A stitch in time...
How did she get into the mindset of a woman who has just had her child stolen?
"It’s the unthinkable isn’t it? I imagine any parent would say that losing their child would be the worst thing that could ever happen. I don’t have children but I have always had very strong maternal feelings. Your job as an actor is to observe yourself and others and to use that knowledge in conjunction with all your experience, feelings, thoughts and senses to communicate the human truth within a story. Whatever your experience you have to discover the right personal triggers that will help you access the right emotion at the right time. Interestingly if I did have children they might not have been the right stimulus to help me find Lisa’s truth. There was a whole complex web of feelings and emotions that Lisa goes through that are connected to motherhood but not necessarily completely dictated by it. I worked on finding a substitution for Sophie. There were two obvious candidates in my life but as I was working on the scenes by myself the emotions I was accessing just didn’t feel powerful enough. Then I chose someone else and within seconds I had a visceral reaction and I knew I had found the key. It felt as though I had received a blow to my solar plexus, I collapsed and sobbed uncontrollably."
Part way trough the film, Lisa explains to a police officer that she has "some special training" that enables her to what she's doing. It makes sense of some of what we've already seen. How did Angela approach that aspect of the character? Did she spend time around people with that kind of experience?
Never Let Go poster
"I have met a number of people whose experience and behaviour I drew upon," she explains. "In the past I trekked in the Everest region by myself. Along the way I met and trekked for a while with two army officers. Through them I met a group of SAS guys. It’s hard to explain but you know when you are in their presence, their power is palpable. Dan Rickard was my onset authority with the gun handling, Glen Salvage and Alexandra Octavia, both of whom are martial arts experts, choreographed and talked me through the fight moves so I was in very good hands. I was really pleased that one of the cast members who works in security and knows a lot of ‘Lisas’ in the real world said I nailed it. You never quite know whether you’ve got it right."
There are few films that provide this kind of opportunity to female actors. Does she think it changed the nature of the story, that it was a woman rather than a man who was the rescuer, with other women trying to help her?
"I have been so lucky to play Lisa and you are right it is very rare. It’s my belief, however, that Lisa is not as rare in real life. I know plenty of brave, strong, able women. We are just not used to seeing them represented on our screens very often. I think having the rescuer as female most definitely changes the nature of the story. If the lead character was male the focus would most probably have been on the thrill and the action rather than the abduction. I do all the things that my male counterparts do but what I hope we show in NLG is what’s driving her. Her physical prowess is due to her training but her strength and power are to do with that she-lion instinct to protect her young. For Lisa that instinct is a revelation and ultimately her salvation. Her journey through the film is one of finding unconditional love for her baby and for herself and through that redemption."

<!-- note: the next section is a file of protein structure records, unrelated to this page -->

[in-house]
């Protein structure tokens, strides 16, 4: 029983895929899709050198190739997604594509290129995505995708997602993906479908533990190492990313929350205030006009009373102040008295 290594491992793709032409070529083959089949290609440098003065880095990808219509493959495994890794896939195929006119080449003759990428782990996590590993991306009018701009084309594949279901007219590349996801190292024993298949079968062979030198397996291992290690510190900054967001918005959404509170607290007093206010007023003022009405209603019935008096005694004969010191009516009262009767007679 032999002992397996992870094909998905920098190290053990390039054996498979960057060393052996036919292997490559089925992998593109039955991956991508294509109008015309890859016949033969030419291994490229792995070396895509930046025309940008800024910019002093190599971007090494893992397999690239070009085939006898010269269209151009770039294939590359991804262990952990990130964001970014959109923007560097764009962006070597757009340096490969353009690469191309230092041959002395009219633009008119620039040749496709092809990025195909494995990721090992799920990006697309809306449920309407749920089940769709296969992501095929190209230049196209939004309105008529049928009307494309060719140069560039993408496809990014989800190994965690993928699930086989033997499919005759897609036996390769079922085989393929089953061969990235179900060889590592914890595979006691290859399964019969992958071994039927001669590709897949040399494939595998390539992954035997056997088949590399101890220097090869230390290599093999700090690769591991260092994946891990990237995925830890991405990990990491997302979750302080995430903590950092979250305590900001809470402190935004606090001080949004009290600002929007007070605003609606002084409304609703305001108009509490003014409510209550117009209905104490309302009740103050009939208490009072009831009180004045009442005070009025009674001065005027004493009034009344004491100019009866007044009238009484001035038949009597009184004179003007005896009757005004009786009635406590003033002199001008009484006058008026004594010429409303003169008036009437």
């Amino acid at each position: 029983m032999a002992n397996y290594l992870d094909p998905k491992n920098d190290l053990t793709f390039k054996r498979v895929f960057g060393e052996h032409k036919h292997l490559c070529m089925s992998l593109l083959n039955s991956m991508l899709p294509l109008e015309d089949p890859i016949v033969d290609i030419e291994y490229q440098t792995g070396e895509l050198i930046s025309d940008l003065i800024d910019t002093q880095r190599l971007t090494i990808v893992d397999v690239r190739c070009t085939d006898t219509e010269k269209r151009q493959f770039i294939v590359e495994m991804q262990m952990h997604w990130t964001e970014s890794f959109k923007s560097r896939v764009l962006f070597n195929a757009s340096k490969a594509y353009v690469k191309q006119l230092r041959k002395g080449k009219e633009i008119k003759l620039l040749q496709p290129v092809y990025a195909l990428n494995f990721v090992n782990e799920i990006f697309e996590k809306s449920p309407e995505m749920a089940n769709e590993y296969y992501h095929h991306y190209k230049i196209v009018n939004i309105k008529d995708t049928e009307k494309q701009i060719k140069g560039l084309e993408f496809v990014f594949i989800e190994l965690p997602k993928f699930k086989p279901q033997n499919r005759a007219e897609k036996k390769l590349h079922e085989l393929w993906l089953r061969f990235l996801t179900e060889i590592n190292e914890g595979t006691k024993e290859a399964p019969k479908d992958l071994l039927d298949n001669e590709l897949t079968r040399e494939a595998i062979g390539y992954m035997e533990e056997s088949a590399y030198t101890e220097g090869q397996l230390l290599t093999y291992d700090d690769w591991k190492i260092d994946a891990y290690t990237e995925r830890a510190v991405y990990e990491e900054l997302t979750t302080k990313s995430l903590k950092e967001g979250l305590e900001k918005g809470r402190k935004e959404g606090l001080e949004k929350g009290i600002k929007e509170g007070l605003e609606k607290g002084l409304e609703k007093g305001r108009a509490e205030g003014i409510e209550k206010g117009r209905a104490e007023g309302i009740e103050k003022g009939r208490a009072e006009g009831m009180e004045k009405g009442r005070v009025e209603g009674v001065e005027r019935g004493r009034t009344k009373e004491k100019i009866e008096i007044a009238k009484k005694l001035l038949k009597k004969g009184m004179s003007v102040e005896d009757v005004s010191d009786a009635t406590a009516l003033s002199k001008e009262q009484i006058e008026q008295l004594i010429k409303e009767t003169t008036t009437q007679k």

What was her experience of working with Howard J Ford? Was she familiar with his previous work when she took on the role?
"Yes I was familiar with his work. I met Howard on the Pinewood yacht at the Cannes film festival four years ago. We only spoke for a short time but we had a strong creative connection. When we saw each other’s reels I think we both recognised that we shared a deep sense of heart and spirit at the core of our work. Over the years we kept in touch. I loved working with Howard. He is a phenomenal film-maker and a thoroughly decent human being. He is also great at giving other people the power to be their best and allows the creativity to be shared. Because of that we had a really tight knit team. There were times when we were all working in sync without the need to speak. That was a great feeling."
How does she feel about the film screening at Film4 Frightfest?
"I’m really excited. I’m also naturally a little nervous. When you put your head above the parapet there’s a chance that you might get shot! I’ve been to FrightFest before when I went to see Howards’ last film The Dead II with the fabulous Joseph Millson. The audience was amazing, there was a real buzz. My hope is that people will enjoy NLG.
Finally, what’s her next project?
"I have a lead role in Indie feature ‘Homeless Ashes’ with Marc Zammit which I’m really looking forward to. I’m also looking forward to continuing to work on great roles in great stories. I’m excited about what the future may hold and I’m ready for it."